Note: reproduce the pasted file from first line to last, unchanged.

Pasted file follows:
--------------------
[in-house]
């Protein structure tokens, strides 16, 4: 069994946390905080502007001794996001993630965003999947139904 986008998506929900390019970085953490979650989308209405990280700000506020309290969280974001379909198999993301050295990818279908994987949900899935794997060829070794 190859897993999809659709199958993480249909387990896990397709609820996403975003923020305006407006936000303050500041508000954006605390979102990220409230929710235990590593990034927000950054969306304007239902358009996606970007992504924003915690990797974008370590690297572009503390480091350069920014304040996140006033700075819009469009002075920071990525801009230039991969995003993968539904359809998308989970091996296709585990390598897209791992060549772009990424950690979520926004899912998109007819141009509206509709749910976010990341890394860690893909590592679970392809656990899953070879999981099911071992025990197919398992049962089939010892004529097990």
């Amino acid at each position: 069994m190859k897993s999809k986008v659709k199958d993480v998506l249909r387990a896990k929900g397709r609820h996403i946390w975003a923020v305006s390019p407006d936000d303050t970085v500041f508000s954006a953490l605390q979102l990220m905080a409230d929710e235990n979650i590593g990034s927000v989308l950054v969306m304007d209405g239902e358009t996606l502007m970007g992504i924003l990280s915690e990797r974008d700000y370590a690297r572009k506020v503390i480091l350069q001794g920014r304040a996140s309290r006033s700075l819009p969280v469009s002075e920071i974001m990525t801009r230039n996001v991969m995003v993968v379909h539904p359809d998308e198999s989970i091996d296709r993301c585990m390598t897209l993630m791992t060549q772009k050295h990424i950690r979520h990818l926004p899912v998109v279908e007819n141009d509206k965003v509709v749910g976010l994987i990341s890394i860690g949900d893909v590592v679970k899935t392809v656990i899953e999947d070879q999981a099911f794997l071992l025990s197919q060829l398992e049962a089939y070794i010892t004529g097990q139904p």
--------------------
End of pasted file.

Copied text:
[in-house]
């Protein structure tokens, strides 16, 4: 069994946390905080502007001794996001993630965003999947139904 986008998506929900390019970085953490979650989308209405990280700000506020309290969280974001379909198999993301050295990818279908994987949900899935794997060829070794 190859897993999809659709199958993480249909387990896990397709609820996403975003923020305006407006936000303050500041508000954006605390979102990220409230929710235990590593990034927000950054969306304007239902358009996606970007992504924003915690990797974008370590690297572009503390480091350069920014304040996140006033700075819009469009002075920071990525801009230039991969995003993968539904359809998308989970091996296709585990390598897209791992060549772009990424950690979520926004899912998109007819141009509206509709749910976010990341890394860690893909590592679970392809656990899953070879999981099911071992025990197919398992049962089939010892004529097990």
């Amino acid at each position: 069994m190859k897993s999809k986008v659709k199958d993480v998506l249909r387990a896990k929900g397709r609820h996403i946390w975003a923020v305006s390019p407006d936000d303050t970085v500041f508000s954006a953490l605390q979102l990220m905080a409230d929710e235990n979650i590593g990034s927000v989308l950054v969306m304007d209405g239902e358009t996606l502007m970007g992504i924003l990280s915690e990797r974008d700000y370590a690297r572009k506020v503390i480091l350069q001794g920014r304040a996140s309290r006033s700075l819009p969280v469009s002075e920071i974001m990525t801009r230039n996001v991969m995003v993968v379909h539904p359809d998308e198999s989970i091996d296709r993301c585990m390598t897209l993630m791992t060549q772009k050295h990424i950690r979520h990818l926004p899912v998109v279908e007819n141009d509206k965003v509709v749910g976010l994987i990341s890394i860690g949900d893909v590592v679970k899935t392809v656990i899953e999947d070879q999981a099911f794997l071992l025990s197919q060829l398992e049962a089939y070794i010892t004529g097990q139904p």